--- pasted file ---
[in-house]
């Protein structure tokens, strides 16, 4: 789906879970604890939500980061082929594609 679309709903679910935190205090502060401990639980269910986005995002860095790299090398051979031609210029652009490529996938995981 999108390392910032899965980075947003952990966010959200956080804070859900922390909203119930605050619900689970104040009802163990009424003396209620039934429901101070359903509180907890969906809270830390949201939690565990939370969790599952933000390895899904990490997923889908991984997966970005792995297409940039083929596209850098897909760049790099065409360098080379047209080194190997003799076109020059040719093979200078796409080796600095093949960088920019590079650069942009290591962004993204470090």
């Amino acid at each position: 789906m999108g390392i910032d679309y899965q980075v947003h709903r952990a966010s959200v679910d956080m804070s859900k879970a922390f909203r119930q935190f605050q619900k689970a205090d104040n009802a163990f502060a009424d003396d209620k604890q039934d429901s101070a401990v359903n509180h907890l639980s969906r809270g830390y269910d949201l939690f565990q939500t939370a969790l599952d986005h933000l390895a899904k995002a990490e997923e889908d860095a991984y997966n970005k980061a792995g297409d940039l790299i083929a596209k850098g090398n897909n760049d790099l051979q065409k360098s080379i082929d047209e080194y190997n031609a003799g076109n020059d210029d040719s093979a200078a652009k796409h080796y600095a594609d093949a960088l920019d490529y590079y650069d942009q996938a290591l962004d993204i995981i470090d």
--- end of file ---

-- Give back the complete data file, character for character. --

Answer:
[in-house]
């Protein structure tokens, strides 16, 4: 789906879970604890939500980061082929594609 679309709903679910935190205090502060401990639980269910986005995002860095790299090398051979031609210029652009490529996938995981 999108390392910032899965980075947003952990966010959200956080804070859900922390909203119930605050619900689970104040009802163990009424003396209620039934429901101070359903509180907890969906809270830390949201939690565990939370969790599952933000390895899904990490997923889908991984997966970005792995297409940039083929596209850098897909760049790099065409360098080379047209080194190997003799076109020059040719093979200078796409080796600095093949960088920019590079650069942009290591962004993204470090």
């Amino acid at each position: 789906m999108g390392i910032d679309y899965q980075v947003h709903r952990a966010s959200v679910d956080m804070s859900k879970a922390f909203r119930q935190f605050q619900k689970a205090d104040n009802a163990f502060a009424d003396d209620k604890q039934d429901s101070a401990v359903n509180h907890l639980s969906r809270g830390y269910d949201l939690f565990q939500t939370a969790l599952d986005h933000l390895a899904k995002a990490e997923e889908d860095a991984y997966n970005k980061a792995g297409d940039l790299i083929a596209k850098g090398n897909n760049d790099l051979q065409k360098s080379i082929d047209e080194y190997n031609a003799g076109n020059d210029d040719s093979a200078a652009k796409h080796y600095a594609d093949a960088l920019d490529y590079y650069d942009q996938a290591l962004d993204i995981i470090d």